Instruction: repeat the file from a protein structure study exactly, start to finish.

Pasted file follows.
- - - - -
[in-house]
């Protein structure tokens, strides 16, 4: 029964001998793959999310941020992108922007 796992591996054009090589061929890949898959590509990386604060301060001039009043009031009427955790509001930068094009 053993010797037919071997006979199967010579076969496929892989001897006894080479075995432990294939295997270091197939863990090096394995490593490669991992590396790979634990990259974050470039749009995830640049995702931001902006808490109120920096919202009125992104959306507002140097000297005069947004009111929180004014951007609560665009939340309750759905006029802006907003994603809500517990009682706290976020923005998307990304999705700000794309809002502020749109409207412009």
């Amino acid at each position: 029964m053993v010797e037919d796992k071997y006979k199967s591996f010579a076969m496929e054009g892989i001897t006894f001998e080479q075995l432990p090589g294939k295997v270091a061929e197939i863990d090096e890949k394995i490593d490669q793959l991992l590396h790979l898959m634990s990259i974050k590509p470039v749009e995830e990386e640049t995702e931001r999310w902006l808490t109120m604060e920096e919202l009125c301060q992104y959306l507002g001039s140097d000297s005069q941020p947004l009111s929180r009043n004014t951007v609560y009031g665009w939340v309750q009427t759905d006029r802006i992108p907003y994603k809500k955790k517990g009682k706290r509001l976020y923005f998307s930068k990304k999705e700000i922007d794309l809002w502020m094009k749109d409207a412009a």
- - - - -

[in-house]
């Protein structure tokens, strides 16, 4: 029964001998793959999310941020992108922007 796992591996054009090589061929890949898959590509990386604060301060001039009043009031009427955790509001930068094009 053993010797037919071997006979199967010579076969496929892989001897006894080479075995432990294939295997270091197939863990090096394995490593490669991992590396790979634990990259974050470039749009995830640049995702931001902006808490109120920096919202009125992104959306507002140097000297005069947004009111929180004014951007609560665009939340309750759905006029802006907003994603809500517990009682706290976020923005998307990304999705700000794309809002502020749109409207412009």
């Amino acid at each position: 029964m053993v010797e037919d796992k071997y006979k199967s591996f010579a076969m496929e054009g892989i001897t006894f001998e080479q075995l432990p090589g294939k295997v270091a061929e197939i863990d090096e890949k394995i490593d490669q793959l991992l590396h790979l898959m634990s990259i974050k590509p470039v749009e995830e990386e640049t995702e931001r999310w902006l808490t109120m604060e920096e919202l009125c301060q992104y959306l507002g001039s140097d000297s005069q941020p947004l009111s929180r009043n004014t951007v609560y009031g665009w939340v309750q009427t759905d006029r802006i992108p907003y994603k809500k955790k517990g009682k706290r509001l976020y923005f998307s930068k990304k999705e700000i922007d794309l809002w502020m094009k749109d409207a412009a």